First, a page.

The title of this book came from the title given by Mrs. Neal to the museum's biennial historic homes tours, "Historic Treasures Tours." "The historic homes featured in our tours are not the only historic treasures in North Tonawanda," per Mrs. Neal. "Many no longer existing structures, such as our now lost Elks Lodge building, are also historic treasures. We believed from the beginning of our research on the city's history that Oliver Street, in particular, had the most fascinating history of anywhere in the city. It was where the working class people lived, worked, did business, and so many of the factories in which they were employed were near Oliver Street. The section on Oliver Street does not cover everything on Oliver Street--but no one will be able to read that section without coming away with a new appreciation for it. John and I were so pleased also because we were able to add a reference to the loss of Edward Wiater and the destruction of the Elks Lodge building in the copy before printing began. Our hands on approach to producing our publications on the city's history makes it possible to do things that would not be possible if we worked with more customary publishing methods. As with everything we have done in our first eight years, we have never taken the easy way or the routine way of doing things. We have always attempted to take the most effective way. We also have never allowed any obstacle to defeat us along the way. We always find a way to accomplish what we have set out to do for our supporters."
Per Mrs. Neal, the requests for written history began as soon as the idea of a museum was discussed in the summer of 2003. The requests for tours focusing on the history also were frequent and the museum developed 90 minute history walks before they even occupied their first temporary location on Oliver Street. Between the history walks and the biennial homes tours, Mrs. Neal realized that there are many individuals who cannot do the walking anymore and many who wish to enjoy the experience but don't live here anymore. That was the reason the museum has always produced a publication the continue to sell as the guidebook for the homes tours instead of just a disposable program. The guidebooks for the 2005, 2007, 2009, and 2011 tours continue to be good sellers in the museum gift shop. Hence, after producing the first chronological format book, "North Tonawanda: The Lumber City," the focus turned to a street by street history.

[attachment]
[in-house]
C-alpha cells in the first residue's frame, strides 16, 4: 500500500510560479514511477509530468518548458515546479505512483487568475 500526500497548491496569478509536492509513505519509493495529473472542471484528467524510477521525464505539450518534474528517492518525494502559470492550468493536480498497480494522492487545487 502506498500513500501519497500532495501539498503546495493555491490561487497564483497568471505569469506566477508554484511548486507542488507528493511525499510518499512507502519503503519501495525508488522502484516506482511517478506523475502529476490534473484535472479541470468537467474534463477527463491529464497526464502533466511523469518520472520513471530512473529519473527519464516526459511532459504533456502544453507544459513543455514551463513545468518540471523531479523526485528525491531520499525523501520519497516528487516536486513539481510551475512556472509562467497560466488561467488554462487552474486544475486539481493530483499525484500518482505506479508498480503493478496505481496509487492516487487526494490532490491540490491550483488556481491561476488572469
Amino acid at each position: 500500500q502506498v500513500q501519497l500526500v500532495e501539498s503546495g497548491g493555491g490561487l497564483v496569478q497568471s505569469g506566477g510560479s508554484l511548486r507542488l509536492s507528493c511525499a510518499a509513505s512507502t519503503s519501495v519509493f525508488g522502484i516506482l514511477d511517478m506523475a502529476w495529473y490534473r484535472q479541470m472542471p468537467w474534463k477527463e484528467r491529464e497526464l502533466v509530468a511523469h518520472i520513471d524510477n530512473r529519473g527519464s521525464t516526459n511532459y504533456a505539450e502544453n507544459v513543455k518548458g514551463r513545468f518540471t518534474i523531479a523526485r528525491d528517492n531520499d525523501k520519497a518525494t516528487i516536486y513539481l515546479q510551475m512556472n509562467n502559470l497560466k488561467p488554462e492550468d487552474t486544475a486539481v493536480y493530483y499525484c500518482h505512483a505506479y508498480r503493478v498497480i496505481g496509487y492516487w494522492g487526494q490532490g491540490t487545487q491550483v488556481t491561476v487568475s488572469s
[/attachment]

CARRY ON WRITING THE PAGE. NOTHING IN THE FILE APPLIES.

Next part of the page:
"We had to cut out quite a bit from this book that we would have liked to include," said John Neal. "We ended up with an 800 page book in a 680 page two-volume set. We have enough copy that had to be pulled out of this one for at least one more volume, but we are working on Volume III and Volume IV of this title and haven't yet transferred what we had to regretfully pull out of Volume I and Volume II." DiPalma will produce covers for the rest of the series and they will also be printed by Pioneer Printers.
In addition to the many hundreds that were pre-ordered, initial purchases have been significant in the first three days the book has been out, reports Mrs. Neal. "It has been heartwarming to have customers come in who saw copies purchased by friends or family members who just had to run over and get their own copies. We are pretty good at remembering who is related to who but we have had many who came to buy a gift for a friend or relative who knew from our first book release to check and make sure they hadn't already obtained their own copy. We have enjoyed seeing the surprise and pleasure on people's faces as they turn to their street and either find their home or business or that of neighbors or discover a story about family members they didn't realize would be in the book. Often they didn't know the story before, either. It is those reactions and the delight and eagerness of our customers that makes the struggle to get this one out before Christmas worth all the effort. Most customers have walked out looking like they are holding a valuable prize."
Board president Clark said, "We are grateful to the dedicated museum volunteers who responded to the unheard of last minute needs of getting the two-volume sets assembled for distribution on arrival, worked on record keeping so that all prepaid orders were ready for pick up, handled the sale of additional copies and copies of our other publications, packaged and prepared for mailing the hundreds we had to get to the post office on December 23. Half of the books arrived on December 22 and our museum juggler and Executive Director managed to keep her sanity and satisfy everyone until the second half arrived late on December 23. Our thanks to the volunteers who worked with her and made it possible to be open late on the 22nd and 23rd and all day on Christmas Eve."
Now that the book is in stock, it is available for $40 for the two-volume set (tax included). The History Museum accepts Master Card, Visa Card, Discover Card and cash or check. Copies may be mailed for $6 additional.